If you or a loved one suffered a severe head injury and are now battling with irritability or anger issues, you’re not alone. It’s common for survivors of a traumatic brain injury (TBI) to have trouble controlling their emotions. It's most difficult in the weeks and months immediately following the injury. While it may improve with time as the brain heals, it's common for anger problems to linger.
Anger is a normal and essential reaction to a threat. It’s part of how we get ready for an attack or a fight. We’d be defenseless without it.
What’s the link?
The center regions of our brains are fairly primitive. It’s here that feelings of fear, rage and sexual arousal originate. Our frontal lobe mediates these feelings and helps us control how we react to these emotions when they arise. Our frontal lobes buffer the world from our primitive urges.
When emotions arise from the primitive areas of our brains, an impulse arises to react directly and without regard for the consequences. The frontal lobes act as brakes, delaying the impulse while rational thought seeks to moderate impulsive actions taken. In other words, where the primitive impulses act like the gas pedal in your car, the frontal lobes act as the brakes.
Anger problems are particularly common when the frontal lobes are injured. Events that wouldn’t have caused an angry response before the injury to the frontal lobes may afterward result in them. The frontal lobes can’t do their job as effectively due to the injury. So, the angry impulse that previously would have been moderated by the frontal lobe instead gets expressed unabated.
Moments of anger
Another factor that contributes to anger, in some cases, is a reduction in brain function, no matter how slight. If you can’t follow a conversation like you used to or if you can’t perform certain reasoning tasks as well as you used to -- if at all -- you might get angry about it. Again, if the frontal lobes were functioning properly, this anger and frustration would probably find another outlet. Without them, it comes out in the form of an outburst.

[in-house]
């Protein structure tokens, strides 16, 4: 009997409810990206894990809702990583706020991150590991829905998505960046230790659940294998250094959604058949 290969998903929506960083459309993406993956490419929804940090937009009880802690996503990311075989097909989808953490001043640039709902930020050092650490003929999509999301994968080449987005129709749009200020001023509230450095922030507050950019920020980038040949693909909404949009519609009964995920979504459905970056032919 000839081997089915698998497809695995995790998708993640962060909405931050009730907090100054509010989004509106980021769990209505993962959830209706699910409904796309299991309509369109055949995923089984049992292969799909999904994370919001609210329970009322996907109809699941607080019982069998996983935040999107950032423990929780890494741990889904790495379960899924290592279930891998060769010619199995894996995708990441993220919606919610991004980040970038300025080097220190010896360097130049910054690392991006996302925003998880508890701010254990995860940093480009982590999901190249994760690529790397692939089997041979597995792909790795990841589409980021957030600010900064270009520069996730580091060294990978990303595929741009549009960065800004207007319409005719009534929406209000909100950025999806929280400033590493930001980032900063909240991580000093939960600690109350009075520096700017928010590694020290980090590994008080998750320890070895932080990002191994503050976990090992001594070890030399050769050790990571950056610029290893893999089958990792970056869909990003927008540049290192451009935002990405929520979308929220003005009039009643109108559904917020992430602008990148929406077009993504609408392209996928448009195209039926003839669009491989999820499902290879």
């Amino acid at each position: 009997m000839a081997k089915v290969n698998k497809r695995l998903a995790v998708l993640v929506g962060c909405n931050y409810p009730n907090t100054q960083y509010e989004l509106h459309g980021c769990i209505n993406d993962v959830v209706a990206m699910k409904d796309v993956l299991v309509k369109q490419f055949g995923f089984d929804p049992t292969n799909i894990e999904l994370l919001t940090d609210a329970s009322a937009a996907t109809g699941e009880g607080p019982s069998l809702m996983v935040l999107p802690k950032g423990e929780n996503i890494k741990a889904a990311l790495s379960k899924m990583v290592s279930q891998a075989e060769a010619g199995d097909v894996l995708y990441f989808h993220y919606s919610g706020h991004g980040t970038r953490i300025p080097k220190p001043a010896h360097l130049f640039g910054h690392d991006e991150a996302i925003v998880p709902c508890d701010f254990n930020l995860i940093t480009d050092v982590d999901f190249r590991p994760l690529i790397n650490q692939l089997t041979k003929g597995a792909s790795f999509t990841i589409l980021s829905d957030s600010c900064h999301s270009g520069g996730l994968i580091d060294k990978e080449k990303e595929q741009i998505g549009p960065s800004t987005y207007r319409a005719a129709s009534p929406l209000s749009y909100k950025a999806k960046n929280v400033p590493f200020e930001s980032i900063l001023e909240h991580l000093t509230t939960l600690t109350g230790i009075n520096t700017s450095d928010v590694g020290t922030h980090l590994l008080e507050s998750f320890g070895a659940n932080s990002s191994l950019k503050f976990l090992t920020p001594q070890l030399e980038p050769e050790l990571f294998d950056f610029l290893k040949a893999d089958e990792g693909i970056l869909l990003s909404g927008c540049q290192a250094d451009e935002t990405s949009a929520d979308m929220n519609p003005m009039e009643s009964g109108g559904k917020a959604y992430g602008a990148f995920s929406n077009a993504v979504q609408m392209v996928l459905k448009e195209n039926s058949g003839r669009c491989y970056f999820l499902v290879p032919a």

Angry outbursts may seem to be the result of a deep-seeded hatred or a hair-trigger issue. In reality, they are simply short-lived impulsive expressions of anger; there is no burning anger or stewing issue underpinning the outburst. It’s just a brief, angry moment. Shortly thereafter, the anger commonly dissipates completely.
This type of behavior, however, begins to tear at relationships and self-esteem. People think of you as a hot-head or they feel like they need to walk on eggshells when they are around you. It can impact your career and the relationships you enjoy with friends and family.
Dealing with it
TBI commonly leaves an injury survivor with emotional problems or experiences that couldn’t have been foreseen. They need to be dealt with.
Doctors are familiar with TBI and anger issues. Many drugs are available to help. Coupled with counseling, anger issues can be overcome well enough to become non-issues.
With or without the help of professionals and medications, one thing you can do to control impulsive behavior is to consciously act as your frontal lobes. In the face of a threat or other anger-inducing circumstance, make a conscious decision to stop. Walk away, count to ten, or do whatever you need to until the heat of the moment passes. Taking a time-out can prevent you from letting your anger get you into trouble because of your words and actions. Even just a few moments can allow you to chill out and think more clearly about how to react to the situation.